Opening photo: Director General of the Foreign Service and Director of Global Talent Carol Z. Perez (seventh from left) attends the Locally Employed (LE) Staff Regional Workshop at Embassy Colombia, Aug. 22, 2019. Photo courtesy of the Bureau of Global Talent Management
By Anne Eisenhower Turnbull
The Locally Employed Staff Advocacy Council (LESAC) is a Department of State initiative created in response to a groundswell of voices from the field. Locally employed (LE) staff are the backbone of the Department’s missions overseas. They provide local knowledge as well as subject matter expertise that enable the Department to carry out its goal of supporting American citizens and advancing American foreign policy overseas.
To better “take care of our people,” the Bureau of Global Talent Management (GTM) continues to look at new ways to modernize communication within the workforce. One of these efforts directly supports improving transparency and communication between the 56,000 LE staff colleagues worldwide and Department leadership based in Washington. It was this vision that gave rise to LESAC.
LESAC is comprised of 12 peer-elected LE staff members representing the six regional bureaus—each representative will serve for a three-year term.
Launched in December 2020 with an inaugural meeting hosted by then-Director General of the Foreign Service and Director of Global Talent Carol Z. Perez, the initial LESAC discussion centered around LE staff career development, diversity and inclusion, and the verification of the council’s charter, which set a long-term agenda for their efforts.
Since that meeting, LESAC has met with offices in GTM as well as the Office of Civil Rights to develop a better understanding of how the Department works, what current policies are in place. The constraints involved in adjusting and improving current policies that affect LE staff.
LESAC convened their second meeting, May 25, to discuss important and relevant topics for the workforce: communication, professional development, workplace flexibilities, local compensation plan transparency, GTM’s TalentCare, and diversity and inclusion.
“While diversity is a source of strength and vibrancy, it need not be a source of division,” said Bureau of African Affairs LESAC representative Olawale Samuel, who serves in Nigeria as a USAID education program manager. “LESAC will continue to strengthen unity across the diverse background of LE staff worldwide, across all hiring mechanisms, as we continue to make our voices heard in Washington.”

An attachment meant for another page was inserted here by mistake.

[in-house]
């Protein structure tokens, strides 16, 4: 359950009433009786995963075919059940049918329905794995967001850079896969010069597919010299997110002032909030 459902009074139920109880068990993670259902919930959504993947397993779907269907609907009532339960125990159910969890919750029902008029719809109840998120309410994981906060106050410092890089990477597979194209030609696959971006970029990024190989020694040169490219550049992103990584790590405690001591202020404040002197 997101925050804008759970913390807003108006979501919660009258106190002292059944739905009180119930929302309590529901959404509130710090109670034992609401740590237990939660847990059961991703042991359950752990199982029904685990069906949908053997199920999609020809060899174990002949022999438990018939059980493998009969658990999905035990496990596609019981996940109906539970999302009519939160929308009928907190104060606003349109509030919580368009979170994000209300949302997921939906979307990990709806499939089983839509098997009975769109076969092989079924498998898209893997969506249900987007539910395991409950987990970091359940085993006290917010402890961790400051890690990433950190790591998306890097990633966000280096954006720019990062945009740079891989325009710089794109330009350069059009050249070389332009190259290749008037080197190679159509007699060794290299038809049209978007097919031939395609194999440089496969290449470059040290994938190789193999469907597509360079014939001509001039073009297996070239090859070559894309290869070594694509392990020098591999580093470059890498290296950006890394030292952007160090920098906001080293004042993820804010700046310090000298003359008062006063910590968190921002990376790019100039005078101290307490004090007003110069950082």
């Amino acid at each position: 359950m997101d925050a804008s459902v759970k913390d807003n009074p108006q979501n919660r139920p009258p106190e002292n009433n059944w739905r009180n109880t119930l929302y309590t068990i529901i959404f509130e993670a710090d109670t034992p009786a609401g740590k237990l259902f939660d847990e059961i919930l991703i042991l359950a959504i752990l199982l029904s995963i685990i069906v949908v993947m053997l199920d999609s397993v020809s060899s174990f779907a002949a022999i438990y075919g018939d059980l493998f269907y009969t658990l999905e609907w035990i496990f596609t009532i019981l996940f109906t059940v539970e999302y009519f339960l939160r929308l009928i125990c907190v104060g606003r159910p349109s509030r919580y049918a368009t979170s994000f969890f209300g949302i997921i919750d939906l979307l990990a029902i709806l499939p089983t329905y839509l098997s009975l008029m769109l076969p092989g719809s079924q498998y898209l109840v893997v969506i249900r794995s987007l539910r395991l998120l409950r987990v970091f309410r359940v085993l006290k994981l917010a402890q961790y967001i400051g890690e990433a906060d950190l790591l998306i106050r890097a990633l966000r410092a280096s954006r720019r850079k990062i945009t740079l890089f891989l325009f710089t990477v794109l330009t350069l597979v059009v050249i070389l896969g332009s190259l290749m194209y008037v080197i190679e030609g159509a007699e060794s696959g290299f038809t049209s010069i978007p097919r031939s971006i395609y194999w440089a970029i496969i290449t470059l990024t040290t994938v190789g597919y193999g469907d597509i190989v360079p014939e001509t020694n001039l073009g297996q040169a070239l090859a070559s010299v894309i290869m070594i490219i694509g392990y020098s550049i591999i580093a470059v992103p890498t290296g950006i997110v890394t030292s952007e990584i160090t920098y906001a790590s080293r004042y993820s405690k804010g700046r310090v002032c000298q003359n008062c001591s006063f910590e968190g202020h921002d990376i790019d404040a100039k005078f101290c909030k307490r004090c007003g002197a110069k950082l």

LESAC works closely with other LE staff associations in their regions so that information from Washington can be shared broadly. Through LESAC’s work, they support Department leadership and missions overseas by increasing LE staff awareness of relevant issues. Using their unique roles as interlocutors, LESAC members can share relevant issues with LE staff worldwide—such as career development—and present the issues and ideas to Washington leaders. This not only gives a voice to LE staff, it will also improve their careers for years to come.
In addition, LESAC has taken on the important goal of better understanding the complexities behind the Local Compensation Plan—which defines the unique compensation requirements for Foreign Service nationals in each country. It is essential that every employee understands their compensation and benefits package, and LESAC can help with this process so that every LE staff member knows a local resource for questions and support. By working together and advocating for LE staff colleagues, the hope is to achieve transparency and mutual understanding.
LESAC will continue to strengthen unity across the diverse background of LE staff across all hiring mechanisms and continue to make the voices of LE staff heard in Washington. Email the LESAC distribution list to learn more.
Anne Eisenhower Turnbull is a public affairs officer in the Office of Overseas Employment.